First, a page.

1. Find Your Medical Records
If you think it’s possible that you may have a hernia mesh claim, there are some important steps you can take to find out for sure. First and foremost, you must figure out which variety of hernia mesh you had implanted. This is easier than you might think.
A hernia mesh, like any other medical device or implant, comes with its own packaging full of marketing material suiting such an expensive item. The box that the mesh is contained in carries all the necessary identifying details about it, including the lot number, manufacturer, and model of the mesh. The sticker that features all of that info is taken off the box and attached to the “operative report” by the surgeon. The operative report, as you might guess, is a short summary of the operation to implant your hernia mesh. Generally, the sticker featuring the mesh’s identifying info will be placed on the final page of the operative report.
Most medical providers will happily give you a copy of your operative report within a day or two. If your provider is uncooperative for some reason, you can also get in touch with an attorney and have them issue a formal request for the report, but this will take longer.
It’s also worth noting that many medical providers only keep their records for a set amount of time. It may be harder to obtain the proper records if your operation took place seven years or more in the past.
2. Find Your Hernia Mesh
Once you’ve tracked down your operative report, you should be able to figure out which hernia mesh was implanted in your operation. Take that information, and compare it to a list of hernia meshes believed to be defective and part of ongoing nationwide litigation. Here is a list broken down by manufacturers
a. Atrium: * C-Qur (including the Edge, TachShield, and Mosaic brands) * Proloop * C-Qur Mesh V-Patch * C-Qur Lite Mesh V-Patch
b. Covidien: * Parietex * Parietex ProGrip Self-Fixating Mesh * Parietex Optimized Composite Mesh * Parietex Composite Ventral Patch * Parietex Composite Open Skirt Mesh (a.k.a PCO OS Mesh) * Parietext Optimized Open Skirt Mesh * Parietex Plug and Patch System * Parietex Hydrophilic Anatomical Mesh * Parietex Composite Parastomal Mesh (a.k.a. PCO PM Mesh) * Parietex Composite Hiatal Mesh (a.k.a. PCO 2H Mesh) * Parietex Flat Sheet Mesh * Parietex Lightweight Monofilament * Parietex Folding Mesh
c. Ethicon: * Proceed * PHS * Prolene 3D * Physiomesh
d. Bard/Davol: * 3DMax Mesh * 3DMax Light Mesh * PerFix Plug * PerFix Light Plug * Bard Mesh * Marlex * Bard (Marlex) Mesh Dart * Kugel Hernia Patch * Sperma-Tex * Visilex * Composix Kugel Hernia Patch * Modified Kugel Hernia Patch * Composix * Composix L/P * Composix E/X * Sepramesh IP * Ventralex Hernia Patch * Ventrio Patch * Ventralight ST * Ventralex ST Patch * Ventrio ST
Hernia patches come in a lot of different varieties. Meshes that are made out of natural, biological materials — such as cadavers or pigs — are not included in the currently pending national litigation. The majority of meshes are created from synthetic materials such as polypropylene. The synthetic material is woven together as strands into a net that can be shaped into various forms to support the body, depending on the placement and type of hernia. Some synthetic hernia meshes are relatively healthy. There are a lot of factors that determine this, including what the mesh is made from, the size of its pores, its weight, and more.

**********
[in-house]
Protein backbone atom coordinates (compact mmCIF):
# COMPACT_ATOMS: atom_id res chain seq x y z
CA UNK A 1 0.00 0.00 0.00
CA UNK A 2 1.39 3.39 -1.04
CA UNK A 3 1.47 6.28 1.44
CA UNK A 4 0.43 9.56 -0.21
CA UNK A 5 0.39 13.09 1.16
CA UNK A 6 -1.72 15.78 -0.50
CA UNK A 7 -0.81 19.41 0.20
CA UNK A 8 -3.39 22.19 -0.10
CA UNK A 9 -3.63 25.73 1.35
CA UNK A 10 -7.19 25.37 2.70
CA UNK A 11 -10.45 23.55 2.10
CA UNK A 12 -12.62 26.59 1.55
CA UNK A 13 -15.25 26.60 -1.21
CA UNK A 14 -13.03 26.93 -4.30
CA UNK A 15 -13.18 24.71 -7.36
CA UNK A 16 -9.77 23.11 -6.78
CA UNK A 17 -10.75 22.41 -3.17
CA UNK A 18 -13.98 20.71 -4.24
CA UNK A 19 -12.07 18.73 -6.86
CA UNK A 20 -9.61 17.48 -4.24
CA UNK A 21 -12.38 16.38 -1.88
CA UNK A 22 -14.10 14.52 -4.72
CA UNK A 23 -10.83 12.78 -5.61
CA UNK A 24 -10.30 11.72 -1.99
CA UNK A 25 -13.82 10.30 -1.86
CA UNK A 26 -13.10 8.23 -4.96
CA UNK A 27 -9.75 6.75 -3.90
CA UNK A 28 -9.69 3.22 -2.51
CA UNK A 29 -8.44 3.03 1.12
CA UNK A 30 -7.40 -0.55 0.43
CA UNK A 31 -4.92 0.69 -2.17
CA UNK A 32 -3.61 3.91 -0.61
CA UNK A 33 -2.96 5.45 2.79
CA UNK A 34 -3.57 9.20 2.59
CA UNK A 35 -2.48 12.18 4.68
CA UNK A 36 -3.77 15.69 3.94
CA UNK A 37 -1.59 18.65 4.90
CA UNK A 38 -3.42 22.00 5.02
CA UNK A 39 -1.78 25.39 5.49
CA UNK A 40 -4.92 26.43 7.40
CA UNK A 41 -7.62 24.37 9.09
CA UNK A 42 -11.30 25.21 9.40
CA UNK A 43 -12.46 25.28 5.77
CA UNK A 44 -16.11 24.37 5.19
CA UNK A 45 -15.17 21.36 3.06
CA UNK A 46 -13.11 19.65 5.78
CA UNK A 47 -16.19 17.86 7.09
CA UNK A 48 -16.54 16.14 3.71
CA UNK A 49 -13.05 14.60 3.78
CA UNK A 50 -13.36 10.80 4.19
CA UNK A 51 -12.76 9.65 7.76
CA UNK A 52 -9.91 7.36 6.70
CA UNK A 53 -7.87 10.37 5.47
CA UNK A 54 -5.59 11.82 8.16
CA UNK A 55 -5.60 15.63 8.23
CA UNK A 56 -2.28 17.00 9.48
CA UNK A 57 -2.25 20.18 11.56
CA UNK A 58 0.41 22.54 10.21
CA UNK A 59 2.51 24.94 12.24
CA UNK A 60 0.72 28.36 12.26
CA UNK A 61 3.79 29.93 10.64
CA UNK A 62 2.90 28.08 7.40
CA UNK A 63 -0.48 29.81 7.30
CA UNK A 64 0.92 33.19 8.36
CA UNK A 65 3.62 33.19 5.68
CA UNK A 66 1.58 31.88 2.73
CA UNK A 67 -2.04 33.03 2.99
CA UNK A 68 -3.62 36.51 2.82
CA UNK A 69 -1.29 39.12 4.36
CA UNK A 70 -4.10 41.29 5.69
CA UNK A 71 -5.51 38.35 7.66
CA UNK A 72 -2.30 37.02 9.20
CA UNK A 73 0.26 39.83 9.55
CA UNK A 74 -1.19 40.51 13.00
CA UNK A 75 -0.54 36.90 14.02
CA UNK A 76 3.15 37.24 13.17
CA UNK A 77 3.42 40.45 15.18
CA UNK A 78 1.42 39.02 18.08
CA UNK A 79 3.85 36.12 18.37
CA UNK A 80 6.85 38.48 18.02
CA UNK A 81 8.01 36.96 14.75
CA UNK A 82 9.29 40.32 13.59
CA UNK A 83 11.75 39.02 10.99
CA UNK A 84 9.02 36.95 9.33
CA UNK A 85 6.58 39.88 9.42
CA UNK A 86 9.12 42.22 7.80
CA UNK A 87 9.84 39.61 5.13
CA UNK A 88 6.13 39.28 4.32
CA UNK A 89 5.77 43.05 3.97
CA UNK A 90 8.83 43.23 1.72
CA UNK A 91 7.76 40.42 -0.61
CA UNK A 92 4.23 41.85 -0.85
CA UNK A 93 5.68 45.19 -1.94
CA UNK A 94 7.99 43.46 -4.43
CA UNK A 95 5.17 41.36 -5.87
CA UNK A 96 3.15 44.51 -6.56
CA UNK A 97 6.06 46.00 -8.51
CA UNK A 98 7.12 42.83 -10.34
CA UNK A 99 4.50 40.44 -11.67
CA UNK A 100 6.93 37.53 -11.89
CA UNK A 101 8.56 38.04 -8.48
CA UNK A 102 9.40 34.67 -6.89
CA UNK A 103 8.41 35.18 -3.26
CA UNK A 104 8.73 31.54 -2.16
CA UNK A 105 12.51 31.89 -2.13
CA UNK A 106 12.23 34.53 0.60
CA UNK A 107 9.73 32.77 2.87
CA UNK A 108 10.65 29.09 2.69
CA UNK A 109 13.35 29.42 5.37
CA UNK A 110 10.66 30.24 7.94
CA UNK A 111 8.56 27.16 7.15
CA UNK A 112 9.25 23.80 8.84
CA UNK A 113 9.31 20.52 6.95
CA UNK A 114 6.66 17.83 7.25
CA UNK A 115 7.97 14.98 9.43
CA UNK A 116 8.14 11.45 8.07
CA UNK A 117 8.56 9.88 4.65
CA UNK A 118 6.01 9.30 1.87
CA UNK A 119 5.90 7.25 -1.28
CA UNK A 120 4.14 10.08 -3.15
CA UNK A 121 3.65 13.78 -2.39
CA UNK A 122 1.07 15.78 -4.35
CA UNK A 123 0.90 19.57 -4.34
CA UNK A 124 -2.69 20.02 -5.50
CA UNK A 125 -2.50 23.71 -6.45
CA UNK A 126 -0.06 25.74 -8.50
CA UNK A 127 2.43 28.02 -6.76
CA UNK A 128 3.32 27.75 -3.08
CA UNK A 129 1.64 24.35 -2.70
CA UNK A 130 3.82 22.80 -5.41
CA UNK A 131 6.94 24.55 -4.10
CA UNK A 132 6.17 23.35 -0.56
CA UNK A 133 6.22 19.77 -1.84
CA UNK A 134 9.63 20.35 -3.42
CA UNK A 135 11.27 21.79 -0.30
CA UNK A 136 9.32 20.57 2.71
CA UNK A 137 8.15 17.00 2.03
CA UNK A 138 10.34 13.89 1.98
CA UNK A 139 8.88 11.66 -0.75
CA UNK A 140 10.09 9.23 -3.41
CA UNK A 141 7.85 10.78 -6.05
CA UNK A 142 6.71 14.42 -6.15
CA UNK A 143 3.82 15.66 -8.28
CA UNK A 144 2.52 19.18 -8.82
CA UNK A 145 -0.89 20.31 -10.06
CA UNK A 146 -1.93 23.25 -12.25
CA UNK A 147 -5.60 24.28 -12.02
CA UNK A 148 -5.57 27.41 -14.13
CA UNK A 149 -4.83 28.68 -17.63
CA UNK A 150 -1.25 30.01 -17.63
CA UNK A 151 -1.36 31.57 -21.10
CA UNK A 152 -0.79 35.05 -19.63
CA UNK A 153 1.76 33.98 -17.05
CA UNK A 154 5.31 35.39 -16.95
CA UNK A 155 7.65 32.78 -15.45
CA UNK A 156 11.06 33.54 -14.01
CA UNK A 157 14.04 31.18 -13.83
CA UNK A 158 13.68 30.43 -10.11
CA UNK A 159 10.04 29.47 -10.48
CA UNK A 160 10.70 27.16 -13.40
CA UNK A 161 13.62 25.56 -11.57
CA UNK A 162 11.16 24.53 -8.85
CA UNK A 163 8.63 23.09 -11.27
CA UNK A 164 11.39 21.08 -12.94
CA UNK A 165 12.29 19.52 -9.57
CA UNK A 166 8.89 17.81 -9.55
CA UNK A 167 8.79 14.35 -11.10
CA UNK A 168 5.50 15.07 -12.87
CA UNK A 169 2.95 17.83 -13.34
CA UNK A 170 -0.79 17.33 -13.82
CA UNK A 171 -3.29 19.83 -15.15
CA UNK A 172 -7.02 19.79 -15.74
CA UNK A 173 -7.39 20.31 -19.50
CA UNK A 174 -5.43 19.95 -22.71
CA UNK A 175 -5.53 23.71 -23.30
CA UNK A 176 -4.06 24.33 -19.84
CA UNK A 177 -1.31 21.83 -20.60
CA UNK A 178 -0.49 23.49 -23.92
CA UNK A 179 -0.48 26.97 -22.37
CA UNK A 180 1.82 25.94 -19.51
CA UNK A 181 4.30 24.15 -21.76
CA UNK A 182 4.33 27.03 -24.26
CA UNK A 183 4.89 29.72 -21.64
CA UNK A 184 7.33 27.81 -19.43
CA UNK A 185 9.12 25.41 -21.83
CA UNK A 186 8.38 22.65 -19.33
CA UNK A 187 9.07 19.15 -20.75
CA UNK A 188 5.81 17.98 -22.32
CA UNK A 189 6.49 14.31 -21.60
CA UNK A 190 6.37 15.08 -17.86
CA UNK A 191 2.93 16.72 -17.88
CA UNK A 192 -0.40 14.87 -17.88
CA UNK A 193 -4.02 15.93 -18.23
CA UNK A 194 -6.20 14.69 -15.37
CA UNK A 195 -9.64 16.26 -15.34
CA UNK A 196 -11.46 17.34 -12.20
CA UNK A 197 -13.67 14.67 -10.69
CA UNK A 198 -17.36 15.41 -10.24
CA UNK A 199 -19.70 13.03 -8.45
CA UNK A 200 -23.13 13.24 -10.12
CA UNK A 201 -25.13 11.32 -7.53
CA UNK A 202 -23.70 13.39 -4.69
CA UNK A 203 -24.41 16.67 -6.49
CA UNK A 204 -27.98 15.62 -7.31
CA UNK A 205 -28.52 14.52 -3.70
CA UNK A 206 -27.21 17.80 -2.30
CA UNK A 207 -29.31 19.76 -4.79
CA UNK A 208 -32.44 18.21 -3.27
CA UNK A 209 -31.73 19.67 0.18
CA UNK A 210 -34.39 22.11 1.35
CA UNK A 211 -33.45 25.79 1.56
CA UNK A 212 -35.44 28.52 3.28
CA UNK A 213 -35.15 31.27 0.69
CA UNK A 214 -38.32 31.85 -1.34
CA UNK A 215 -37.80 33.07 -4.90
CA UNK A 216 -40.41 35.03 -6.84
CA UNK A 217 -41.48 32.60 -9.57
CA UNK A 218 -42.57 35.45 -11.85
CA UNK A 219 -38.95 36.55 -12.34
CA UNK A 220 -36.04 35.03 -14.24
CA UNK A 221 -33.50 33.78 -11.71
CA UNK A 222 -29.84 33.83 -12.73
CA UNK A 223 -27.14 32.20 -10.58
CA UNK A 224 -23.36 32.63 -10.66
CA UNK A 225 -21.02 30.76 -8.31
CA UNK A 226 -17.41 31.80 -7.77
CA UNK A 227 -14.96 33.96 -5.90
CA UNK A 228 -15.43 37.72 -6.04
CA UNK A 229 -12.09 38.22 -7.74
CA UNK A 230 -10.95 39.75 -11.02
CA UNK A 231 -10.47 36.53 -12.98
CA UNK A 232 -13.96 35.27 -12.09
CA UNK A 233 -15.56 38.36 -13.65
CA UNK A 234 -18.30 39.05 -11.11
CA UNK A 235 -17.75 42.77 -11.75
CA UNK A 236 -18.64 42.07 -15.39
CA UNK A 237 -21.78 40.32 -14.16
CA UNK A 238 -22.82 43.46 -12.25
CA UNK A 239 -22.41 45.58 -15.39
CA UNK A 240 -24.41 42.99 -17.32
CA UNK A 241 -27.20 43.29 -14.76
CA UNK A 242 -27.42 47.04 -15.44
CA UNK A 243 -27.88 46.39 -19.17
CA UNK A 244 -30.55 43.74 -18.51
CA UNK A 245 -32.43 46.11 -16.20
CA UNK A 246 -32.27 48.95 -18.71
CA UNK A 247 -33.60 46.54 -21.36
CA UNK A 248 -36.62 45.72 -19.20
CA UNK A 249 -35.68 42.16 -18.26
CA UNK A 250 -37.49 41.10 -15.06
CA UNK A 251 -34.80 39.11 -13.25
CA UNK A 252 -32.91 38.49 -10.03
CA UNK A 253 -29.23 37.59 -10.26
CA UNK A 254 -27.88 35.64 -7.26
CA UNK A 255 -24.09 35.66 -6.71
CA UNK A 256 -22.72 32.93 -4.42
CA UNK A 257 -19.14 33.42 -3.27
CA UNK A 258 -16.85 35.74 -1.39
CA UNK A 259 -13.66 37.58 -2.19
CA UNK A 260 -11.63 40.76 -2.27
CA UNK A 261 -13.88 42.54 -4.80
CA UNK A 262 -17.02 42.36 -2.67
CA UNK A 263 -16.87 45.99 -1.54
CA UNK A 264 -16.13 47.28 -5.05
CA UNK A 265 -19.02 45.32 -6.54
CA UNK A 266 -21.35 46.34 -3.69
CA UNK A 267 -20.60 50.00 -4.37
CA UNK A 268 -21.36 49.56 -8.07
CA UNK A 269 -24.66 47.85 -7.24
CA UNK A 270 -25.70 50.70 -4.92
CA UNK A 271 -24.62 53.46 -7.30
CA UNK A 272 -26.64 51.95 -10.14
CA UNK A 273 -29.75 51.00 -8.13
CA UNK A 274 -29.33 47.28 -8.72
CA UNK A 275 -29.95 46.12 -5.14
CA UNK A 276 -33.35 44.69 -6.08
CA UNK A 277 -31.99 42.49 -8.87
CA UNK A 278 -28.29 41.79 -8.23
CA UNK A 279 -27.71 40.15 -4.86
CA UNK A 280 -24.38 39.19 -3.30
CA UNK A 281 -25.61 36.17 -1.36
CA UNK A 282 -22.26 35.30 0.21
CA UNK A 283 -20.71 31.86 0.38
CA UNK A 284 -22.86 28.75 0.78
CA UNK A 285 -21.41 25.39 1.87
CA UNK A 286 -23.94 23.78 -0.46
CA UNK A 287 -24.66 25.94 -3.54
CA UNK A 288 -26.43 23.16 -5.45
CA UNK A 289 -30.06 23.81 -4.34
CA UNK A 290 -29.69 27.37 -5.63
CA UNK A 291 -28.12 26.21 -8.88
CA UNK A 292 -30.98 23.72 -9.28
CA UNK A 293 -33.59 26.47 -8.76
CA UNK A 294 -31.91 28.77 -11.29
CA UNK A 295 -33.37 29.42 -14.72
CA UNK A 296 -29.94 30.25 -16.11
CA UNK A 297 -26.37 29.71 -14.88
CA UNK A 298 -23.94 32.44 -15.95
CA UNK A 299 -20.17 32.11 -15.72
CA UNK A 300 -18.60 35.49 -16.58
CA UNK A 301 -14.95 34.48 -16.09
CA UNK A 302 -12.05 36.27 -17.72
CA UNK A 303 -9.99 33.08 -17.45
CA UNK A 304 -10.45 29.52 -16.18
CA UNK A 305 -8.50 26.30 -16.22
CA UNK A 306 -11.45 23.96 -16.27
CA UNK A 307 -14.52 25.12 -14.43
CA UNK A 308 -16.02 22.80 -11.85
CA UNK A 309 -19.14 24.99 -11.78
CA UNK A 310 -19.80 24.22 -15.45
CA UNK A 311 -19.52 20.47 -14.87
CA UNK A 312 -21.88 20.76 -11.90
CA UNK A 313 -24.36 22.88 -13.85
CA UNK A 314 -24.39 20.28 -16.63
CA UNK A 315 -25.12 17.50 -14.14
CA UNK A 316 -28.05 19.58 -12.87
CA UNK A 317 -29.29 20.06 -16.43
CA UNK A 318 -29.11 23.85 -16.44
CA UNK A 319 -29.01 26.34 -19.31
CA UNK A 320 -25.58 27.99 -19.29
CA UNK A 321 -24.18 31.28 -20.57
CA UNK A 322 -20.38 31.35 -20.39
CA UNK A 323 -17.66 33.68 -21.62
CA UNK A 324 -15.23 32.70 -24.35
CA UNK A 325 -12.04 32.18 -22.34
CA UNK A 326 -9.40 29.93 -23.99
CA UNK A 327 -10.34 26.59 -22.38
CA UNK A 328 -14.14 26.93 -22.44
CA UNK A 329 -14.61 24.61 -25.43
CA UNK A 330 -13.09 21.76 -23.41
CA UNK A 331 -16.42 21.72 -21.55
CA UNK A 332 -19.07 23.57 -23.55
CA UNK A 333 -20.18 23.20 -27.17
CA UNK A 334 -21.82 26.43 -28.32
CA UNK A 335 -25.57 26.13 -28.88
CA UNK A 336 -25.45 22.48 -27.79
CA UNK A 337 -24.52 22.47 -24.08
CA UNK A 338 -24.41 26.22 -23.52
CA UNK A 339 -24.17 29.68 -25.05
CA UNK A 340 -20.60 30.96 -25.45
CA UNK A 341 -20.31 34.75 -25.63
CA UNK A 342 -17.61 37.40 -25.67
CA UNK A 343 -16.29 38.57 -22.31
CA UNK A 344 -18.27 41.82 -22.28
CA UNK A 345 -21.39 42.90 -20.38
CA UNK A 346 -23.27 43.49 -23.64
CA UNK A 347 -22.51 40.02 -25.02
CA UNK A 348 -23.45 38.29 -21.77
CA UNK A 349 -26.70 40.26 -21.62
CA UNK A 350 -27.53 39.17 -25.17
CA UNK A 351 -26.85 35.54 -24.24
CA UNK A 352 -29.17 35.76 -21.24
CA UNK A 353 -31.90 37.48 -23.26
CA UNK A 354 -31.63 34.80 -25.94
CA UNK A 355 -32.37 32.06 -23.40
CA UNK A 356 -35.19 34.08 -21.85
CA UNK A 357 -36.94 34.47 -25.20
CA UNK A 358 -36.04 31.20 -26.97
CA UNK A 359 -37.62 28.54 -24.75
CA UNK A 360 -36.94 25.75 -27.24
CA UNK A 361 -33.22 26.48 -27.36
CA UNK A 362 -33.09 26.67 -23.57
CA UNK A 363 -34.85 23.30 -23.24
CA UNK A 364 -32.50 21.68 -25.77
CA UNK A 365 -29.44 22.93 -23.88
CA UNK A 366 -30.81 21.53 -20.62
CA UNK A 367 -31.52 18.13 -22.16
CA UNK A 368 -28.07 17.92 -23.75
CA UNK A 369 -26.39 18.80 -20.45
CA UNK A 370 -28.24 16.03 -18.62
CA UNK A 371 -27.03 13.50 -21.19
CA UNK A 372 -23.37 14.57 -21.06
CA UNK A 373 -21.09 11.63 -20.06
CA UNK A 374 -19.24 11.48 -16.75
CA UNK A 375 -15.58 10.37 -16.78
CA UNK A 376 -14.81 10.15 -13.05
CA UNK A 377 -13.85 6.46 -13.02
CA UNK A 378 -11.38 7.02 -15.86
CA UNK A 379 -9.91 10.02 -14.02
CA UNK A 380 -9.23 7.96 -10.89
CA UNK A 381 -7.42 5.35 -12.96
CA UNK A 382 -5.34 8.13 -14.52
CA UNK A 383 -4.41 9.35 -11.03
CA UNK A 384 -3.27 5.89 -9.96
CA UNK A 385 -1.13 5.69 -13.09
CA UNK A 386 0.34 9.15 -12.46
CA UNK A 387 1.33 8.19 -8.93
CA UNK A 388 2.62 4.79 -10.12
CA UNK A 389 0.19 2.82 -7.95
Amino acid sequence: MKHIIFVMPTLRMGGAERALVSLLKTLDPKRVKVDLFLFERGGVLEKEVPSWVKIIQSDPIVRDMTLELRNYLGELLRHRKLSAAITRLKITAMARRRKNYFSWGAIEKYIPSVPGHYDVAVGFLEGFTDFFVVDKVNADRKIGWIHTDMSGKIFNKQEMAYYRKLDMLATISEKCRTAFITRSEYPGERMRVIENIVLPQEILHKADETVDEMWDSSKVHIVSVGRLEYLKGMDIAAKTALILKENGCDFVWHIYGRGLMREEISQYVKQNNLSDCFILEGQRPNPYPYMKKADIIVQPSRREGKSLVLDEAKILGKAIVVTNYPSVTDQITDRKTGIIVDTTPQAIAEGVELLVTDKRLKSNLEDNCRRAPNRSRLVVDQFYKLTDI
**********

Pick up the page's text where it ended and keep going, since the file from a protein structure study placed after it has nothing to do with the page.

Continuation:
If you have a synthetic mesh but it’s not included in the list above, it is more than likely one of these safer varieties. On the other hand, some synthetic meshes have been taken off market because of the many problems they cause. These meshes are poorly designed and seemingly driven by sales rather than ensuring its users actually get and remain healthy. In one egregious example, fish oil was used to coat a popular hernia mesh. This mesh has been discontinued.
3. Determine If You Need Revision Surgery
If your hernia mesh is on the list of allegedly defective meshes, you’re still not quite ready to join the pending lawsuits. First, you must prove that your mesh requires revision surgery, thus causing damages that you should be compensated for. There are many problems that can happen over time with defective hernia meshes. For example, they can roll up, bunch, puncture, or migrate. Defective meshes can lead to adhesions (excess scar tissue), infections, and countless other problems if they interact with your internal tissues and organs.
It’s not uncommon from someone who has suffered a hernia to have a recurring hernia or a second hernia in a different part of the body. This in and of itself is not proof that your hernia mesh is defective, and is not always able to be attributed to the mesh. Instead, you must prove that your mesh is actually in need of revision. Revision is when a doctor must perform surgery a second time in order to mend or remove the defective mesh — either in pieces or in full.
4. Get In Touch With An Attorney
Once you’ve settled both that your hernia mesh is on the list of defective meshes and that it will require revision, there’s just one last step: You need a lawyer. Rather than reaching out to the first attorney you find, do some research. You should be able to find some law firms that are focused specifically on hernia mesh lawsuits. It’s worth it to go with a group of attorneys who are experts in this area rather than any random lawyer you saw on a billboard.
That being said, you also should not drag your feet. Certain statutes of limitation and various deadlines may apply to your situation, so it’s best to get your claim moving as soon as possible. If a defective hernia mesh implant was used in your surgery, you deserve compensation. Don’t risk waiting too long and losing what you’re owed. Call us today.